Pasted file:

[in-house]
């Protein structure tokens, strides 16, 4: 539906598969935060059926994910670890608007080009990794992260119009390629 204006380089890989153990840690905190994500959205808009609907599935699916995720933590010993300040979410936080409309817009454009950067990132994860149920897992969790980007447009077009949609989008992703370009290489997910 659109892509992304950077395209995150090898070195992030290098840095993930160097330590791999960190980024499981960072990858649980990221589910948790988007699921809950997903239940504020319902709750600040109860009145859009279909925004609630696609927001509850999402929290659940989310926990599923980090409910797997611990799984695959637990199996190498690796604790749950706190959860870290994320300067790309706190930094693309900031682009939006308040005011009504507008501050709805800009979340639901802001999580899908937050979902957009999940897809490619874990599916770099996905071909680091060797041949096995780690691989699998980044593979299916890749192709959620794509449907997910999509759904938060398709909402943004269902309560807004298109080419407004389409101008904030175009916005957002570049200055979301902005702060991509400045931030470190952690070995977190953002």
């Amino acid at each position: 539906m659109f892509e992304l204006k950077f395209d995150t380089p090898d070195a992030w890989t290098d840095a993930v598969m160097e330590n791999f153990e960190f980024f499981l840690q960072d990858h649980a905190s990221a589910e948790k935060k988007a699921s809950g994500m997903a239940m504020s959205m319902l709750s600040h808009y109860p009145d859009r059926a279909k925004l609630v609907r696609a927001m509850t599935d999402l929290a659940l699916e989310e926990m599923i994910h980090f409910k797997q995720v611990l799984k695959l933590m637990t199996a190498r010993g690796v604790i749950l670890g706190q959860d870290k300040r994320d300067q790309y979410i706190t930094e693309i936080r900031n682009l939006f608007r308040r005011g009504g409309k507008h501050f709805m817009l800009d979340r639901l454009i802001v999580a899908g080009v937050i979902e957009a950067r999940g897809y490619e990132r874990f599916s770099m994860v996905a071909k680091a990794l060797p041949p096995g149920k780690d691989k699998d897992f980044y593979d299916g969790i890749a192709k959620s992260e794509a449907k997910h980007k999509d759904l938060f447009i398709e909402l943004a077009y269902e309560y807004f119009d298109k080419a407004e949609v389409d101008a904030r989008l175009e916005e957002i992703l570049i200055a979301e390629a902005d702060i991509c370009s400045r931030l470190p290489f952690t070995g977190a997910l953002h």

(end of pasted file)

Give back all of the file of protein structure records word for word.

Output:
[in-house]
């Protein structure tokens, strides 16, 4: 539906598969935060059926994910670890608007080009990794992260119009390629 204006380089890989153990840690905190994500959205808009609907599935699916995720933590010993300040979410936080409309817009454009950067990132994860149920897992969790980007447009077009949609989008992703370009290489997910 659109892509992304950077395209995150090898070195992030290098840095993930160097330590791999960190980024499981960072990858649980990221589910948790988007699921809950997903239940504020319902709750600040109860009145859009279909925004609630696609927001509850999402929290659940989310926990599923980090409910797997611990799984695959637990199996190498690796604790749950706190959860870290994320300067790309706190930094693309900031682009939006308040005011009504507008501050709805800009979340639901802001999580899908937050979902957009999940897809490619874990599916770099996905071909680091060797041949096995780690691989699998980044593979299916890749192709959620794509449907997910999509759904938060398709909402943004269902309560807004298109080419407004389409101008904030175009916005957002570049200055979301902005702060991509400045931030470190952690070995977190953002």
């Amino acid at each position: 539906m659109f892509e992304l204006k950077f395209d995150t380089p090898d070195a992030w890989t290098d840095a993930v598969m160097e330590n791999f153990e960190f980024f499981l840690q960072d990858h649980a905190s990221a589910e948790k935060k988007a699921s809950g994500m997903a239940m504020s959205m319902l709750s600040h808009y109860p009145d859009r059926a279909k925004l609630v609907r696609a927001m509850t599935d999402l929290a659940l699916e989310e926990m599923i994910h980090f409910k797997q995720v611990l799984k695959l933590m637990t199996a190498r010993g690796v604790i749950l670890g706190q959860d870290k300040r994320d300067q790309y979410i706190t930094e693309i936080r900031n682009l939006f608007r308040r005011g009504g409309k507008h501050f709805m817009l800009d979340r639901l454009i802001v999580a899908g080009v937050i979902e957009a950067r999940g897809y490619e990132r874990f599916s770099m994860v996905a071909k680091a990794l060797p041949p096995g149920k780690d691989k699998d897992f980044y593979d299916g969790i890749a192709k959620s992260e794509a449907k997910h980007k999509d759904l938060f447009i398709e909402l943004a077009y269902e309560y807004f119009d298109k080419a407004e949609v389409d101008a904030r989008l175009e916005e957002i992703l570049i200055a979301e390629a902005d702060i991509c370009s400045r931030l470190p290489f952690t070995g977190a997910l953002h």